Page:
Cyber threats to startups are like UV rays to northerners: Neither realizes they’re overexposed until they’re burned.
Case in point: Recent global ransomware attacks, like the global attack in May, stung many companies into heightened awareness.
“Clients have been asking me how they can protect their electronic and customer data,” said Charlie Phillips, vice president of the brokerage Phillips Bros. Insurance. “They are concerned about not just the financial risks posed by a data breach, but also damage to reputation.”
CNA offers cyber liability insurance that can be tailored to a company’s size, industry and customer base, said Katherine Drengler, assistant vice president of technology and e-business markets for CNA.
CNA NetProtect® products offer first- and third-party coverage associated with e-business, the Internet, networks and other electronic assets and information, Drengler said.
“It’s not just large companies that are vulnerable to hackers,” Drengler said. “Even for smaller or less well-known companies, the right protection from an insurer that has been in the business for over a century can help them and their customers sleep better at night.”
In addition to offering insurance, CNA works with certified ethical hacker Nick Graf to help companies conduct penetration tests and guard against attacks.
Graf, CNA’s consulting director for information security, shared a few steps every startup should take to fend off invaders.
1. Ensure full disk encryption on all computers, mobile devices and external storage. The good news: Most modern operating systems have built-in encryption. The bad news: “Whether it’s turned on is another matter,” Graf said.
Even for employee-owned devices used for work, a startup can implement a mobile device management software package that ensures you can remotely wipe a phone if it gets tossed with the left-over salad from lunch.
2. Use multi-factor authentication for remote log-ins. Use two of the following three factors of authentication: something you have, something you are or something you know, Graf said. Remote log-in should require a password plus the code from a security token, with numbers that change every 30 seconds, or a biometric factor, such as a fingerprint scan on an iPhone. It may add a few seconds to the process.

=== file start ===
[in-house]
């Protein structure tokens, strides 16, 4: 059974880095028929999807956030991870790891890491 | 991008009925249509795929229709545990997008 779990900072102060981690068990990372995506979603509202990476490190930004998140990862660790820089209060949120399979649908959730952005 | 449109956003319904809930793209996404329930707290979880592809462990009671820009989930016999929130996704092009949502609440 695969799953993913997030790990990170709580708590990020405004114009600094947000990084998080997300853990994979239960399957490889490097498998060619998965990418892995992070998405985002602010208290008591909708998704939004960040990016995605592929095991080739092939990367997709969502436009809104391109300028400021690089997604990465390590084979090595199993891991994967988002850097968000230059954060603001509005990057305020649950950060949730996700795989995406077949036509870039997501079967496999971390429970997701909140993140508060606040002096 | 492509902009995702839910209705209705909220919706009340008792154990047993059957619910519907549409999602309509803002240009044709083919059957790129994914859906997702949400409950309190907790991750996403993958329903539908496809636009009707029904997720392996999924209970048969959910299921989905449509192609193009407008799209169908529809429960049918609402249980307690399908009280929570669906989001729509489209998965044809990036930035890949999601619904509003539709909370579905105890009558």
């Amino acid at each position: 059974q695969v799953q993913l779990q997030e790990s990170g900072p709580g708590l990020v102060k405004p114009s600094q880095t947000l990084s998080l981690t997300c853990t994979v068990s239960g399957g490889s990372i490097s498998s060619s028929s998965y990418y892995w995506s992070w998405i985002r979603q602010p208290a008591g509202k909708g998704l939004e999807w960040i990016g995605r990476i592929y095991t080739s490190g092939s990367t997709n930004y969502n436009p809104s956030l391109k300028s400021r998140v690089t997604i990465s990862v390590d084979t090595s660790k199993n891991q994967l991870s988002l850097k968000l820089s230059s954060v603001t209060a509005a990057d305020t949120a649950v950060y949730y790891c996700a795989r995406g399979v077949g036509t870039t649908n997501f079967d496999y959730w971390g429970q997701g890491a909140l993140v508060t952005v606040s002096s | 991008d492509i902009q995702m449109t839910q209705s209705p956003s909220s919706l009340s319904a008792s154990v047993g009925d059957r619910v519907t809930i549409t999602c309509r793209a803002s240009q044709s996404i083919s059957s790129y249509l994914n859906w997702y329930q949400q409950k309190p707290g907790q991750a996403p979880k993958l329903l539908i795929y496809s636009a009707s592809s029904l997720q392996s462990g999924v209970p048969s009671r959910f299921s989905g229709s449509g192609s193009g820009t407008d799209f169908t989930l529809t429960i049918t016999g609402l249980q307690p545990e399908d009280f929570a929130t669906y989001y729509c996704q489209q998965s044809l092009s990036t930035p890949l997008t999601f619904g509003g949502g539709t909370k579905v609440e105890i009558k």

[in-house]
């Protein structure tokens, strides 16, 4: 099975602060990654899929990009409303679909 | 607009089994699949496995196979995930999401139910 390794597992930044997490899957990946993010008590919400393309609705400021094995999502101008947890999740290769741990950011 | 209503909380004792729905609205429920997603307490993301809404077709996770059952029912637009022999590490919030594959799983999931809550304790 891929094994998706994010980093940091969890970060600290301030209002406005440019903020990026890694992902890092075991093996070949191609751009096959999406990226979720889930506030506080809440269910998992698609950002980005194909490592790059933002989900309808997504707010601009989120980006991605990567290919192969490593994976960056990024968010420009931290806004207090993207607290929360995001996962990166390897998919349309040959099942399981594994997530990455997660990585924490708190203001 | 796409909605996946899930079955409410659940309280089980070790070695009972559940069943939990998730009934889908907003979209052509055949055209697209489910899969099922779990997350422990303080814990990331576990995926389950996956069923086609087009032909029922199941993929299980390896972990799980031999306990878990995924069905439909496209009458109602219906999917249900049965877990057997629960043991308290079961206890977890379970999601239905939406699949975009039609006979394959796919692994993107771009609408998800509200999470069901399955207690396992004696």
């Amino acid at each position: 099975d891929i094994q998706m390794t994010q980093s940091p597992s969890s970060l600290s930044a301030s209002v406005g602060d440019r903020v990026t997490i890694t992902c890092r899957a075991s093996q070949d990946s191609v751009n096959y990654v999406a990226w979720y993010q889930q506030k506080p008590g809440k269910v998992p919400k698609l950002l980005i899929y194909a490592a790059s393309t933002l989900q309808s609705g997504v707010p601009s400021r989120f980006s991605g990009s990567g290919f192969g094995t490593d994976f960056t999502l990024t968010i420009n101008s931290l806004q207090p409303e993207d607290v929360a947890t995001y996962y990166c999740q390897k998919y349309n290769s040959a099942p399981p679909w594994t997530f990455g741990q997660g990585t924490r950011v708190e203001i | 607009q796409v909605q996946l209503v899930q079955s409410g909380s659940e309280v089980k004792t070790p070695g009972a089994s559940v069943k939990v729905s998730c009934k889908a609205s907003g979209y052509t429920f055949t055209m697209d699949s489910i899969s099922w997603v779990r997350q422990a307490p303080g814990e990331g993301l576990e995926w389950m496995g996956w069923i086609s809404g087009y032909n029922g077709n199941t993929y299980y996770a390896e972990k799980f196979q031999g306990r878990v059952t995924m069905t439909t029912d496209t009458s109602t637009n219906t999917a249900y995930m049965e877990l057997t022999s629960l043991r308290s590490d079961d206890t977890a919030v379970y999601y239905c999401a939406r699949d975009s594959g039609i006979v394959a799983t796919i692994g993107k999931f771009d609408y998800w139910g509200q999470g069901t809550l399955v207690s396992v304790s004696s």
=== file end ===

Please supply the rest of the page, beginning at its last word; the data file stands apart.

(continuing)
“But it’s highly worthwhile,” Graf said. “If you get malware on your machine or a bad guy is sniffing your Wi-Fi connection, he could view your password when typed in, and now he can log in and pretend he’s you.”
3. Extend internal security controls to embedded devices. These could include internet-connected web cameras, as well as HVAC and door badge access systems. Hackers are exploiting newer devices under the IoT umbrella as a new attack point.
“These often have no security built in whatsoever,” Graf said. “Employees will plug them in for good purposes, but many IoT devices can be infected with malware, attached to botnets, and the end user may have no clue that they are doing something nefarious.”
Ensure you have a communication mechanism with the vendor of your devices so if a security-enhancing patch is released, you’re prompted to install it.
4. Document and test incident response plans. This looks different from company to company. The basics are to identify individuals in a company who are prepared to respond to a data breach or infestation on a server, what steps need to be taken to contain and eradicate it, and then also document the lessons learned.
Practice the plan at least annually, Graf said, so the whole team understands how the communication works. A third party can help you conduct annual penetration tests and remediate identified issues.
5. Establish a formal data retention policy. Spell out how to securely delete data. Many tech startups that Graf speaks with don’t have parameters for this.
“Data is valuable and storage is getting increasingly inexpensive, so they want to hold onto data,” he said. But is there a business purpose or regulatory requirement for keeping it? Otherwise, businesses should view data as potential liability.
When you “empty” the Windows recycle bin, it doesn’t actually delete the data. You can buy software suites to help you securely delete. If software isn’t an option, drill a hole in the hard drive or take other steps to erase company data.
“That’s far less expensive than suffering a data breach,” Graf said.
6. Ensure physical security of hardware. Servers, routers and switches that a company may have on the premises need to be physically secure.
“Keep it in a locked closet with a badge access system,” he said. “If anyone can walk in and access it, it’s game over.”
Photo via Shutterstock
CNA is the country’s eighth largest commercial insurance writer and the 14th largest property and casualty company. Learn how they can help you meet your insurance needs, including by connecting you to the right brokers, like those at Phillips Bros. Insurance.